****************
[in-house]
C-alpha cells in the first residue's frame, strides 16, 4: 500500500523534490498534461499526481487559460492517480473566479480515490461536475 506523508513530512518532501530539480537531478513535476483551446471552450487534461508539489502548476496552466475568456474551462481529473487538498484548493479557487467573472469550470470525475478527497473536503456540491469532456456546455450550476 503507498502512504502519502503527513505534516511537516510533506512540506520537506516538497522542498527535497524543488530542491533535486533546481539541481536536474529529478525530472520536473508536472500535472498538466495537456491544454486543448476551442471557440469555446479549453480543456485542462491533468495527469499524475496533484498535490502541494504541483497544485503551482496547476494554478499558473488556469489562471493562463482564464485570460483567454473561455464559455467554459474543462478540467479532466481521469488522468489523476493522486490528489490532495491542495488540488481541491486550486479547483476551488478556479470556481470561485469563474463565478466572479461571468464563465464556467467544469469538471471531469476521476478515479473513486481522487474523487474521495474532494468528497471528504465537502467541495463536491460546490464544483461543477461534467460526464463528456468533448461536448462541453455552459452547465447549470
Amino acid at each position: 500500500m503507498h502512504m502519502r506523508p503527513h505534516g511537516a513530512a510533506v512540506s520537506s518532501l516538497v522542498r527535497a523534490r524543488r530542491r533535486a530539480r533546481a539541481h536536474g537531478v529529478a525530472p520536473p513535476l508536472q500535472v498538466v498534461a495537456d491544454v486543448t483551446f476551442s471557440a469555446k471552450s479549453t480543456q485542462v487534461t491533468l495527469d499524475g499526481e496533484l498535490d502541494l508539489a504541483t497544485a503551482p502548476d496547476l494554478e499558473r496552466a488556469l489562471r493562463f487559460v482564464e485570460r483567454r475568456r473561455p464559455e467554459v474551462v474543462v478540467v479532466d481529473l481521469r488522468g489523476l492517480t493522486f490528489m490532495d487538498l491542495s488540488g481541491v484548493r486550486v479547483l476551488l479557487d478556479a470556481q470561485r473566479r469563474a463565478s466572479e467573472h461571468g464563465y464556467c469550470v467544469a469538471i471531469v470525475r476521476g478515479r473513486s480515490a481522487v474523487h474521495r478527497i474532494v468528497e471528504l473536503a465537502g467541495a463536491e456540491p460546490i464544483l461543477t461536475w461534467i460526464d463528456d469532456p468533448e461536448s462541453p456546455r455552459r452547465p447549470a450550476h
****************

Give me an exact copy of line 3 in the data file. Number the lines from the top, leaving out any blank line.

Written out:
Amino acid at each position: 500500500m503507498h502512504m502519502r506523508p503527513h505534516g511537516a513530512a510533506v512540506s520537506s518532501l516538497v522542498r527535497a523534490r524543488r530542491r533535486a530539480r533546481a539541481h536536474g537531478v529529478a525530472p520536473p513535476l508536472q500535472v498538466v498534461a495537456d491544454v486543448t483551446f476551442s471557440a469555446k471552450s479549453t480543456q485542462v487534461t491533468l495527469d499524475g499526481e496533484l498535490d502541494l508539489a504541483t497544485a503551482p502548476d496547476l494554478e499558473r496552466a488556469l489562471r493562463f487559460v482564464e485570460r483567454r475568456r473561455p464559455e467554459v474551462v474543462v478540467v479532466d481529473l481521469r488522468g489523476l492517480t493522486f490528489m490532495d487538498l491542495s488540488g481541491v484548493r486550486v479547483l476551488l479557487d478556479a470556481q470561485r473566479r469563474a463565478s466572479e467573472h461571468g464563465y464556467c469550470v467544469a469538471i471531469v470525475r476521476g478515479r473513486s480515490a481522487v474523487h474521495r478527497i474532494v468528497e471528504l473536503a465537502g467541495a463536491e456540491p460546490i464544483l461543477t461536475w461534467i460526464d463528456d469532456p468533448e461536448s462541453p456546455r455552459r452547465p447549470a450550476h